Bill Clinton Brushes Off Donald Trump, Saying 'Attempts to Take the Election' Are Nothing New

PHOTO: Donald Trump and former President Bill Clinton. PlaySpencer Platt/Getty Images; Taylor Hill/FilmMagic/Getty Images
WATCH Donald Trump and Hillary Clinton: A Tale of Two Campaigns

Former president Bill Clinton took the high road this morning in his first public reaction to Donald Trump since the GOP front-runner began attacking him as a "sexist.”

Asked by ABC News whether his sexual history was “fair game” in the campaign, Clinton said “the Republicans have to decide who they want to nominate. I'm trying to tell the Democrats and the country why I think Hillary would be the best president.”

“I think there's always attempts to take the election away from the people,” he continued.

He declined to elaborate on any of Trump’s claims.

Clinton spoke to just over 700 supporters at Nashua Community College as he hit the campaign trail for the first time in 2016, touting Hillary Clinton as the only candidate who could restore America to prosperity.

Hillary Clinton, who held three town halls in New Hampshire Sunday, has put the brakes her usual Trump attacks since the New York real estate mogul began highlighting Bill Clinton’s sexual liaisons in the White House.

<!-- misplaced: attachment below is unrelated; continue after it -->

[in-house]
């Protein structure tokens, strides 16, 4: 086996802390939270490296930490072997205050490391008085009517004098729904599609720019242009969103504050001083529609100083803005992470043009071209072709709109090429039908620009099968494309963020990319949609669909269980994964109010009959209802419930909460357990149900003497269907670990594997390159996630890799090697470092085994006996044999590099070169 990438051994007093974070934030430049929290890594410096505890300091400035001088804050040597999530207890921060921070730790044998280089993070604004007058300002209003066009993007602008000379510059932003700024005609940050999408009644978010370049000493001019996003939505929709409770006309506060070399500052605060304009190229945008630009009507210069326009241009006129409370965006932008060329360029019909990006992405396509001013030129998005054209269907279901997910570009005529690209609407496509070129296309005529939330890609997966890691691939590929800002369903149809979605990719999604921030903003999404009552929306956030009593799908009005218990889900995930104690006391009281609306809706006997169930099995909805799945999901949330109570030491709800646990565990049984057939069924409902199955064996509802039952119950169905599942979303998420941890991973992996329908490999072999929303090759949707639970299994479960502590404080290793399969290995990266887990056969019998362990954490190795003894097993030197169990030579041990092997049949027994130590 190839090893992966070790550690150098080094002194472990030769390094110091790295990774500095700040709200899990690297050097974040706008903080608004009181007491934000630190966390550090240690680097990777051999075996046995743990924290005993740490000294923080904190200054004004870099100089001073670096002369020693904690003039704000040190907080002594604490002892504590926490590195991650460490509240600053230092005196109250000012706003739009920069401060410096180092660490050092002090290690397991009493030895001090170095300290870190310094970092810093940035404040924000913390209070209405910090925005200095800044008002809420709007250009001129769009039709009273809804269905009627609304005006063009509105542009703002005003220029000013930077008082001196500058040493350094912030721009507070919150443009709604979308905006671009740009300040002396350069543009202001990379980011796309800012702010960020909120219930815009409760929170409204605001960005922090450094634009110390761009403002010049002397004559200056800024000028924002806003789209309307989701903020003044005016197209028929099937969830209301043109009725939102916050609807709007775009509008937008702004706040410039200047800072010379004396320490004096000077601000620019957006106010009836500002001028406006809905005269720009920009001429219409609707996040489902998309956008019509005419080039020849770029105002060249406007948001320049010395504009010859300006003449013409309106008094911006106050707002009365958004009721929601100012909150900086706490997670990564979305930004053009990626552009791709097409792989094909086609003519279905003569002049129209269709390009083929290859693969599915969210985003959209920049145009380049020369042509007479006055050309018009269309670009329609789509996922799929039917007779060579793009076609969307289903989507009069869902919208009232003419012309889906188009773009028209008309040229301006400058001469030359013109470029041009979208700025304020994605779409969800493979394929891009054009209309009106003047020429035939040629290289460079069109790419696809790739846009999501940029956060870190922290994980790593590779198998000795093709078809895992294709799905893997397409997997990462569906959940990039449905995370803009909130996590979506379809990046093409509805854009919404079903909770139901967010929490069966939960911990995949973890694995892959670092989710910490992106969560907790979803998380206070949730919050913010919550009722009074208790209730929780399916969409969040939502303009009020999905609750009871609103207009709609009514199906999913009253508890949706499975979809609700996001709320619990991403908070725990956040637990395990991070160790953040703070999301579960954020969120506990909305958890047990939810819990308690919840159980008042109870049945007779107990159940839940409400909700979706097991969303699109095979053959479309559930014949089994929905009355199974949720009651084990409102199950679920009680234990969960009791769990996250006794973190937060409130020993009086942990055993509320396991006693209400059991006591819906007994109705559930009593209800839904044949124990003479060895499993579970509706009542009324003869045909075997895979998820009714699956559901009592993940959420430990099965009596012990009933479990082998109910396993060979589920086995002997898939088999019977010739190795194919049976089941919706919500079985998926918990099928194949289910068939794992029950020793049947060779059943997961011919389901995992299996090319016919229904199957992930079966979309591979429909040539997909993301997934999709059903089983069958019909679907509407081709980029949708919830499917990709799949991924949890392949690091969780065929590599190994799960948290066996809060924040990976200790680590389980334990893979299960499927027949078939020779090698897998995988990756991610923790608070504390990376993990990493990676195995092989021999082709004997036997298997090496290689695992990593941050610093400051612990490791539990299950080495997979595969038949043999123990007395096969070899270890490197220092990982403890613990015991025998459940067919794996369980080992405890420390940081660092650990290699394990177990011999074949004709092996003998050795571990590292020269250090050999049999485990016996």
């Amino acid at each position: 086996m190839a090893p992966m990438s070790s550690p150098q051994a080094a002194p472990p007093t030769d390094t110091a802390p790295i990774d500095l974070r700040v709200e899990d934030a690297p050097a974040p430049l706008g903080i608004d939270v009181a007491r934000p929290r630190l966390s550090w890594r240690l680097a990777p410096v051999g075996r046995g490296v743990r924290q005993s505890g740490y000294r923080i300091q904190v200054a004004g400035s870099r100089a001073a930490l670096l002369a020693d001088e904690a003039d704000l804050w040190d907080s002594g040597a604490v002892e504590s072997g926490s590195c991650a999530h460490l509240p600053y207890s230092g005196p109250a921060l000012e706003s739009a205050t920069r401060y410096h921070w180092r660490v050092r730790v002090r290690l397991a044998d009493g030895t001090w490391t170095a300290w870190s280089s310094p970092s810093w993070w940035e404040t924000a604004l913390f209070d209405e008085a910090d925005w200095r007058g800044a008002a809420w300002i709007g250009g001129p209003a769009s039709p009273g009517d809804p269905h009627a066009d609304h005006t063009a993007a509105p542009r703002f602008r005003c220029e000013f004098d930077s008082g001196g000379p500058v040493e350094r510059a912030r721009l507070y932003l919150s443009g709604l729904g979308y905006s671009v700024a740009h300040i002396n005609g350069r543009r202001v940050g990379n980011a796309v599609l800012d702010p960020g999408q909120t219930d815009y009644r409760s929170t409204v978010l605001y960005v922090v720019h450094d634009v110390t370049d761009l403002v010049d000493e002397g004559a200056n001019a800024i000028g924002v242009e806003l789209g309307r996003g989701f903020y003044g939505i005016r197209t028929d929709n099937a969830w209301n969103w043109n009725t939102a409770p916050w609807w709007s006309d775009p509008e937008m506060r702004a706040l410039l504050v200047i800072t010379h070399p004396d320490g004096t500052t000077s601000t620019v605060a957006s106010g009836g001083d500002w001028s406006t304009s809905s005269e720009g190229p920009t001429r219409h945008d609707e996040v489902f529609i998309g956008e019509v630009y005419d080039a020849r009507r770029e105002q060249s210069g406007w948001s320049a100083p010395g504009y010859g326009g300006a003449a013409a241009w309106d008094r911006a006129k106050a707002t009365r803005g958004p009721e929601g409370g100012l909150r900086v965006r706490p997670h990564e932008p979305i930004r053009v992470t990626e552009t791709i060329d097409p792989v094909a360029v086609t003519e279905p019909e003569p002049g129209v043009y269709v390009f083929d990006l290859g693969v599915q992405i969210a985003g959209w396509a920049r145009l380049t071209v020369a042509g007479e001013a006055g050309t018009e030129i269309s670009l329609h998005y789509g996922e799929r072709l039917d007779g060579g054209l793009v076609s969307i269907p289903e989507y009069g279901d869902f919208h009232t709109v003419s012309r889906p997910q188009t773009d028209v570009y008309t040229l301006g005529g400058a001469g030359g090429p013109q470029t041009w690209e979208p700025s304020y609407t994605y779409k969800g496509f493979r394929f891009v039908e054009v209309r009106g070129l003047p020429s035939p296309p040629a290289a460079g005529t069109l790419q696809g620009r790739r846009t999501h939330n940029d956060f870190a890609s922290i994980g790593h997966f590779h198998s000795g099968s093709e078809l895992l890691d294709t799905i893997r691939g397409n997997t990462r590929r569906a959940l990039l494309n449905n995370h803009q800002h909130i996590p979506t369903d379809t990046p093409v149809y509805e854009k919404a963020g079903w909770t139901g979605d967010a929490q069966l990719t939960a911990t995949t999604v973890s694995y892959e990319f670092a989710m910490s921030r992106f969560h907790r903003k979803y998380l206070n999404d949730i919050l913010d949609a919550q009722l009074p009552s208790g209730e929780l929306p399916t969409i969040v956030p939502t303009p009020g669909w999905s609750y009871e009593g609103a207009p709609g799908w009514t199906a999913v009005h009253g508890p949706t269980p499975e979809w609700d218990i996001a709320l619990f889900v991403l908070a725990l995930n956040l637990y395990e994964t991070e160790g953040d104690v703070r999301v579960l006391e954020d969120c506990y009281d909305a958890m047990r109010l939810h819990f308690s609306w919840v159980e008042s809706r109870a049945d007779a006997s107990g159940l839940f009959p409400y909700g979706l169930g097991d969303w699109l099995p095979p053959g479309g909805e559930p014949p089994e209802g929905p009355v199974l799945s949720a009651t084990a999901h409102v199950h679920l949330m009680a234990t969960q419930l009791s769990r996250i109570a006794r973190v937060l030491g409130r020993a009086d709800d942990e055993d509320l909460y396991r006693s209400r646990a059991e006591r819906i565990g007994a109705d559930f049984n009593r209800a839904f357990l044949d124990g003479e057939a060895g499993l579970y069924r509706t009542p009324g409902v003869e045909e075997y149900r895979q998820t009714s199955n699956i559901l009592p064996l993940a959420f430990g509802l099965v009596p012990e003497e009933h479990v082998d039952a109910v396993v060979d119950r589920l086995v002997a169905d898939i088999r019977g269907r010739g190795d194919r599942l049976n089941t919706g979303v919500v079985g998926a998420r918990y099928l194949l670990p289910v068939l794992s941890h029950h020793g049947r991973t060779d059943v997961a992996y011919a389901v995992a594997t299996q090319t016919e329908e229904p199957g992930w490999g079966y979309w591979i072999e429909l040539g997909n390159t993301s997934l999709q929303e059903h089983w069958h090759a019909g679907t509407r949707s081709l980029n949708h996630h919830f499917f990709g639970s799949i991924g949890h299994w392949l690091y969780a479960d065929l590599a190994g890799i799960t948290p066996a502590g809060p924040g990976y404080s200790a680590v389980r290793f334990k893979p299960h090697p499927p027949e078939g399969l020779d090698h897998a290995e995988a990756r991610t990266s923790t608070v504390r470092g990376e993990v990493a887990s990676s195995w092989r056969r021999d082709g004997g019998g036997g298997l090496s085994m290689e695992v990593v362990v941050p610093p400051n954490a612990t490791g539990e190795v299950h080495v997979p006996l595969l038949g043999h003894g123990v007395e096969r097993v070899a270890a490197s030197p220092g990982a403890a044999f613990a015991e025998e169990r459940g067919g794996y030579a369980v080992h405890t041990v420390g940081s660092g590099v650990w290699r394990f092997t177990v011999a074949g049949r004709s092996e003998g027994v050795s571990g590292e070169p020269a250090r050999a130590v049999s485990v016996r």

At times in 2008, President Clinton was called “a liability” to his wife’s campaign, veering off-message to attack Barack Obama. He kept his temper in check today, but offered some lines that could be construed as needling Trump’s anti-immigration policies.

Bill Clinton said the next president must “preserve our individual liberties, and our reputation for being an open country,” pointing to the story of a Muslim immigrant who took to his prayer mat after he narrowly avoided armed robbery, praying his family could join him in America.

“That guy is more representative of most Muslims in America than what happened in San Bernardino,” the former president said to applause.

He also dismissed the notion, held by some Trump supporters, that the business mogul might abandon his more outlandish plans once elected.

“It’s kind of scary this year,” he warned, “but believe it or not, most everybody actually tries to do what they say they're going to do when they're running. They're telling you what they believe. And so you've got to take them seriously.”

Trump, meanwhile, was slated to speak later today in Lowell, Massachusetts, less than 30 miles from where former President Clinton held his first event.